The brutal crackdown on pro-democracy protestors by Syrian military, intelligence, and security forces — which has reportedly killed more than 2200 — continued this week despite promises by the Syrian President Bashar al-Assad to halt military operations. The latest crackdown occurred in Homs on Tuesday, when Syrian security forces attacked protestors immediately after a UN delegation drove through the city. Many of the demonstrators had flocked out to the UN convoy as it passed, with one protestor reportedly telling the delegates “we are protected now because you are here.”
The UN Human Rights Council voted yesterday to launch an official investigation into Tuesday’s crackdown. Along with calling for an international inquiry, the resolution condemned the human rights abuses of the Syrian government and called for “a Syrian led political process and for an inclusive, credible and genuine national dialogue conducted in an environment without fear and intimidation and with the aim of addressing the legitimate aspirations and concerns of the Syrian population.” Thirty three countries voted in favor of the resolution, 9 abstained, and four voted against: China, Cuba, Ecuador, and Russia.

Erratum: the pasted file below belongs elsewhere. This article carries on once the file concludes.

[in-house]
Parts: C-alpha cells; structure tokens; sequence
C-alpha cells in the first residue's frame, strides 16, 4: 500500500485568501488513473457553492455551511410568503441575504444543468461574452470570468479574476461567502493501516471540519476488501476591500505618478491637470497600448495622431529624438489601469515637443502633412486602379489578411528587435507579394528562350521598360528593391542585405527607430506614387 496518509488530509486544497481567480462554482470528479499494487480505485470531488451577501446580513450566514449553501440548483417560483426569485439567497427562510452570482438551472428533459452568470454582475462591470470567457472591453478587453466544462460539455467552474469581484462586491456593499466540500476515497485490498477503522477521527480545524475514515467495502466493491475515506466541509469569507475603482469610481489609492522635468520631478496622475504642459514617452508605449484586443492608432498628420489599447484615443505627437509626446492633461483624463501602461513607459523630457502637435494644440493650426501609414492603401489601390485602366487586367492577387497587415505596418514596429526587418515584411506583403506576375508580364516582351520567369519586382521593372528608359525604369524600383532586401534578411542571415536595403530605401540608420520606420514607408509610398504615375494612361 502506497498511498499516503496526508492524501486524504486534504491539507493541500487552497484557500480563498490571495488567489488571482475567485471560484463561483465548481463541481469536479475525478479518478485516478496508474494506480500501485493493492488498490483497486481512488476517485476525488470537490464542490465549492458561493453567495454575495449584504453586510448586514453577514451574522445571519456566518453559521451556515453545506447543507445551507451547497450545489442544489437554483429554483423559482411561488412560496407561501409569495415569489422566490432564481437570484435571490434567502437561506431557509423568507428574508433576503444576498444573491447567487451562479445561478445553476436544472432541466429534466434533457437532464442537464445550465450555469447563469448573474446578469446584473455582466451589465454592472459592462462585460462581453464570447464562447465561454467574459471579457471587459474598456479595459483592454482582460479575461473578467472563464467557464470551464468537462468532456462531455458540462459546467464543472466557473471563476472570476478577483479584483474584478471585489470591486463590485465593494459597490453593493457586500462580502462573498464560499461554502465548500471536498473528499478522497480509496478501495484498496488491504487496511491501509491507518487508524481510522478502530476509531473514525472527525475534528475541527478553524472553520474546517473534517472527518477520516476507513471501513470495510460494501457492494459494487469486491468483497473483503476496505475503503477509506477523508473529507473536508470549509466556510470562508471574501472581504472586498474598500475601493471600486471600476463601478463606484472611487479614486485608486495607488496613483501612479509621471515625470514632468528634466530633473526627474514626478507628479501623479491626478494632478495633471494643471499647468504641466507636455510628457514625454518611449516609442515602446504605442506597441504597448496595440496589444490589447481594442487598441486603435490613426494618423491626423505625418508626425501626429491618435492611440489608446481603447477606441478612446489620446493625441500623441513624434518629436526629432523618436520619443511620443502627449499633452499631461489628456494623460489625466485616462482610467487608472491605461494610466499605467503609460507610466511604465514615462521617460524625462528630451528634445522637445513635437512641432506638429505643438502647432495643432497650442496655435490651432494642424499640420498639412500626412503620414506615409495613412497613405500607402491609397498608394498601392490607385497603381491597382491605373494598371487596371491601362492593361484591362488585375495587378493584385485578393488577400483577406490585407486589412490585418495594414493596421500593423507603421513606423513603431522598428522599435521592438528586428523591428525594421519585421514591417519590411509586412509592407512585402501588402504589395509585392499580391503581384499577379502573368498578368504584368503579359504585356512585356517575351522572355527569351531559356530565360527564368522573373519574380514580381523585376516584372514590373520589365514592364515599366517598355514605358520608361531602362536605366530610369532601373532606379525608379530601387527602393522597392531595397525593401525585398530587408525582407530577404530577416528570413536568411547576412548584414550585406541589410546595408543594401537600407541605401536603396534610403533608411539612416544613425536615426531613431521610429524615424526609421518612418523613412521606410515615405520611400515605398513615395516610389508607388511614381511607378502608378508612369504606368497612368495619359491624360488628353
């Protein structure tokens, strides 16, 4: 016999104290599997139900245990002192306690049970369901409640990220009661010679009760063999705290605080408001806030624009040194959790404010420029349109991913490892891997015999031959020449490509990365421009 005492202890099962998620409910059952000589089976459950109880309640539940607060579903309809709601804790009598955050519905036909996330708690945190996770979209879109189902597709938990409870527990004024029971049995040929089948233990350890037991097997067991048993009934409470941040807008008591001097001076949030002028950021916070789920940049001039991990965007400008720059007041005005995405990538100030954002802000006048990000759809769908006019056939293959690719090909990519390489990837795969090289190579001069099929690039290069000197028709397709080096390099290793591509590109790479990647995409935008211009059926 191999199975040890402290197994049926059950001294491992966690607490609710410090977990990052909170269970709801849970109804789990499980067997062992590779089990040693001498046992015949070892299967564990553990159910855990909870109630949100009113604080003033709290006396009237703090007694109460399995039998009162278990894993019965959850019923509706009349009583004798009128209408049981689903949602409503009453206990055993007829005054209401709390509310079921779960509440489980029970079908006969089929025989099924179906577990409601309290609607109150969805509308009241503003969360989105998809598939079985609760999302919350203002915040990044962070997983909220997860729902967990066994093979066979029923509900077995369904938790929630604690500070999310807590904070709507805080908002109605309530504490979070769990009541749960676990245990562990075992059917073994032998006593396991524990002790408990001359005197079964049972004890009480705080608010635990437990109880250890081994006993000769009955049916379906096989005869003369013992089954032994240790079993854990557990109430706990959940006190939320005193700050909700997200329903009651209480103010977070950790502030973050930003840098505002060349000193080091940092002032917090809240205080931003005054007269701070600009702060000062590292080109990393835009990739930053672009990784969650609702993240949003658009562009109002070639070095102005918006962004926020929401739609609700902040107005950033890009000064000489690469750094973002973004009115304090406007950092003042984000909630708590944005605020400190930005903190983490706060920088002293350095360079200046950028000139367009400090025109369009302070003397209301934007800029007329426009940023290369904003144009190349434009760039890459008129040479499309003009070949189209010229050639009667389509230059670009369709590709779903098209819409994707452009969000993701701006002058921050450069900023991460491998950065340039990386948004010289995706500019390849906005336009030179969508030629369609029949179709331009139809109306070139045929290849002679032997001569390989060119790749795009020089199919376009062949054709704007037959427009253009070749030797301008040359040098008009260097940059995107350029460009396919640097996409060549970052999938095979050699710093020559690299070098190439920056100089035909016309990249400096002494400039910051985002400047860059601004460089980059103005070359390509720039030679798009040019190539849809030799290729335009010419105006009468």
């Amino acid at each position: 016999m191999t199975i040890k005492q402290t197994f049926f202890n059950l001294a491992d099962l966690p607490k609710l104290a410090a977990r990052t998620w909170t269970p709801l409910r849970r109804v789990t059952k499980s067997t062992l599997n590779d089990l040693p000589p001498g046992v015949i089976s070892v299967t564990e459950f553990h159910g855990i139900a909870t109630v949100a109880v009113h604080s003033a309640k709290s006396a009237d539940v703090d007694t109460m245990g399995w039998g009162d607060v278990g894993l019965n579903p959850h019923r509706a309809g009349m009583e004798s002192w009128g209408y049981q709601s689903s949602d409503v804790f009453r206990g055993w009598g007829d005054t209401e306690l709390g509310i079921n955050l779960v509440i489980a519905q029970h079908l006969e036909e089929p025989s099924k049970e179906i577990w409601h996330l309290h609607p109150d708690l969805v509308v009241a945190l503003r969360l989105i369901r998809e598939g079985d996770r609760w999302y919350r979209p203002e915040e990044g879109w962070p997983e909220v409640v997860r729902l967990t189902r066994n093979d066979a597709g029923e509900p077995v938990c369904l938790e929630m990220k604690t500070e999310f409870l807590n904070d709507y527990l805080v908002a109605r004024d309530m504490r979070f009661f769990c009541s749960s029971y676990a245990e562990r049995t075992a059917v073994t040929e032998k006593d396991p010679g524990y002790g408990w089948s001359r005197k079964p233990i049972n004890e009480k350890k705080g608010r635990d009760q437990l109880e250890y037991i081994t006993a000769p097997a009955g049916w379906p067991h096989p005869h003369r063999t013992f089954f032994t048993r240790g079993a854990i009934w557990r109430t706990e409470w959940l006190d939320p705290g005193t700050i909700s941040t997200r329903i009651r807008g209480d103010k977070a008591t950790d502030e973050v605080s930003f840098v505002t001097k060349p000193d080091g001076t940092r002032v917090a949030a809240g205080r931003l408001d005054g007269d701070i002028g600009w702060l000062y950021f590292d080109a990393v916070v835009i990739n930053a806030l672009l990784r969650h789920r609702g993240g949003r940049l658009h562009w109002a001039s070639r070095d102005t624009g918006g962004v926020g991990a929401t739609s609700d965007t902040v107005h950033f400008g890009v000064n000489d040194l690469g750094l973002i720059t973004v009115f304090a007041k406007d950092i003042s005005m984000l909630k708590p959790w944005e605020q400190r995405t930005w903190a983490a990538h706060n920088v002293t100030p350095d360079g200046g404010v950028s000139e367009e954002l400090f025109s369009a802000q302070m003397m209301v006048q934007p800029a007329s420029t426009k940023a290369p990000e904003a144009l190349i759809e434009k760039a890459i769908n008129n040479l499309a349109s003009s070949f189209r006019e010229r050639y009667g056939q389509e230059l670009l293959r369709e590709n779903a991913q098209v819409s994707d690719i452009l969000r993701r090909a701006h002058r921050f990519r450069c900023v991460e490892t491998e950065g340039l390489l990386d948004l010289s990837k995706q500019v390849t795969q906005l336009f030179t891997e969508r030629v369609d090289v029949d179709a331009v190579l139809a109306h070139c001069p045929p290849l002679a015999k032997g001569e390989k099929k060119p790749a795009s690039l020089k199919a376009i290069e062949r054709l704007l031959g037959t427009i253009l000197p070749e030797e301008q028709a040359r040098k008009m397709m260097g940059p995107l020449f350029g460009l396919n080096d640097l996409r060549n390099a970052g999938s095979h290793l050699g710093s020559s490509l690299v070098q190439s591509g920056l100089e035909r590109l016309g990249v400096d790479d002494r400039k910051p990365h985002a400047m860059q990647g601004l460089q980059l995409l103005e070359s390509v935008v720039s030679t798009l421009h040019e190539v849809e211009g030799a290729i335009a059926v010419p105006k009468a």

The US, UK, France, Germany, and Portugal have been circulating a draft UN resolution, obtained by Reuters, which would call for sanctions against Syria’s President and 22 of his supporters. The drafters hope the resolution would be voted on in the United Nations Security Council as soon as possible. If passed, it would call for the freezing of financial assets owned by President Assad and key supporters, and improse sanctions on the Syrian intelligence agency and three companies with close ties to the government.
Other diplomats are also attempting to put pressure on the Syrian regime. The US Ambassador to Syria, Robert Ford, made a surprise visit to the city of Jassem, a hotbed of pro-democracy protestors. His trip was a sign of US support for the opposition and a slap in the face to the Syrian government, which has attempted to restrict his movements outside of the capital city of Damascus. Rather than asking for official permission to visit Jassem, Ambassador Ford only informed the Syrian Foreign Ministry after his four hour trip was completed. The move comes only days after President Obama called on the Syrian President to step down, with the UK, France, and Germany quickly echoing the demand. While the West’s demands are unlikely to have much impact on Assad, it is another strong statement of support for Syrian opposition groups.